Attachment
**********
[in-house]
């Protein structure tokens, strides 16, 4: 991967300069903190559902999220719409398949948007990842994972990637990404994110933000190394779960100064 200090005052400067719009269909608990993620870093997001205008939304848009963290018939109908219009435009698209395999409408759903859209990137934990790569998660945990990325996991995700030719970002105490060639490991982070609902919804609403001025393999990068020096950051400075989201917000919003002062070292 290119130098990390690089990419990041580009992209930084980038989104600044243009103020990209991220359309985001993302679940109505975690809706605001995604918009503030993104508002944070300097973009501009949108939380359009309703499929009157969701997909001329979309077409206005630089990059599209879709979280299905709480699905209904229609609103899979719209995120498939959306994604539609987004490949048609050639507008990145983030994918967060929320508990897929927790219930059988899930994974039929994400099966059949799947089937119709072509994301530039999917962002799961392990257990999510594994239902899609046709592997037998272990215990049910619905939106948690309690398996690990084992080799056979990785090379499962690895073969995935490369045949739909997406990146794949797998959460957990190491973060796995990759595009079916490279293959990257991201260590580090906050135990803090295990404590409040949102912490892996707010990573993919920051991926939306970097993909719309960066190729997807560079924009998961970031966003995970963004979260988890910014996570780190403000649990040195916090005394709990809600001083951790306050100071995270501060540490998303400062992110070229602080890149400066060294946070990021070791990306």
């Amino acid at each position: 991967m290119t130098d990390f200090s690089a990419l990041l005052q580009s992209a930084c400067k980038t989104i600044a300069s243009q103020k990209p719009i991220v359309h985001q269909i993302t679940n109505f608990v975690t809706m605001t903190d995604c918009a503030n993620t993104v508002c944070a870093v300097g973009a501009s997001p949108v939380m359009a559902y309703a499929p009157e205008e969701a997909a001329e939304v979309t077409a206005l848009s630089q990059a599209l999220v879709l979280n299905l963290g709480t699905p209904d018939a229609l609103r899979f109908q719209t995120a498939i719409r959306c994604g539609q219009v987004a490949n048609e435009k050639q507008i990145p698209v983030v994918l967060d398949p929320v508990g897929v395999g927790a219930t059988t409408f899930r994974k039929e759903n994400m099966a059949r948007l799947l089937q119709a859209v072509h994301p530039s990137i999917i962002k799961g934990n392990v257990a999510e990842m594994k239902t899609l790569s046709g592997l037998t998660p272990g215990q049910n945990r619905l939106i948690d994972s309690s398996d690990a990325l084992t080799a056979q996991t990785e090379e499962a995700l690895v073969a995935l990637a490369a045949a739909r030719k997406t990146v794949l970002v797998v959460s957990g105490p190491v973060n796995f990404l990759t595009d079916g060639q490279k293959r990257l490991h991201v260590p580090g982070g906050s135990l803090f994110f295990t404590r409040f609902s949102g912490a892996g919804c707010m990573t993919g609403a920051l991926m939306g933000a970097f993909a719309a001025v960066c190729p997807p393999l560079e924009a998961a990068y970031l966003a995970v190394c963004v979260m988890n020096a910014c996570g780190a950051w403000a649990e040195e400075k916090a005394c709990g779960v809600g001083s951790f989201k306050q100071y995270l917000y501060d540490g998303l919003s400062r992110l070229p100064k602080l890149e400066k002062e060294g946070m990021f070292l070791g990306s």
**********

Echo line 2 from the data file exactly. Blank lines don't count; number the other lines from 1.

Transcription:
């Protein structure tokens, strides 16, 4: 991967300069903190559902999220719409398949948007990842994972990637990404994110933000190394779960100064 200090005052400067719009269909608990993620870093997001205008939304848009963290018939109908219009435009698209395999409408759903859209990137934990790569998660945990990325996991995700030719970002105490060639490991982070609902919804609403001025393999990068020096950051400075989201917000919003002062070292 290119130098990390690089990419990041580009992209930084980038989104600044243009103020990209991220359309985001993302679940109505975690809706605001995604918009503030993104508002944070300097973009501009949108939380359009309703499929009157969701997909001329979309077409206005630089990059599209879709979280299905709480699905209904229609609103899979719209995120498939959306994604539609987004490949048609050639507008990145983030994918967060929320508990897929927790219930059988899930994974039929994400099966059949799947089937119709072509994301530039999917962002799961392990257990999510594994239902899609046709592997037998272990215990049910619905939106948690309690398996690990084992080799056979990785090379499962690895073969995935490369045949739909997406990146794949797998959460957990190491973060796995990759595009079916490279293959990257991201260590580090906050135990803090295990404590409040949102912490892996707010990573993919920051991926939306970097993909719309960066190729997807560079924009998961970031966003995970963004979260988890910014996570780190403000649990040195916090005394709990809600001083951790306050100071995270501060540490998303400062992110070229602080890149400066060294946070990021070791990306």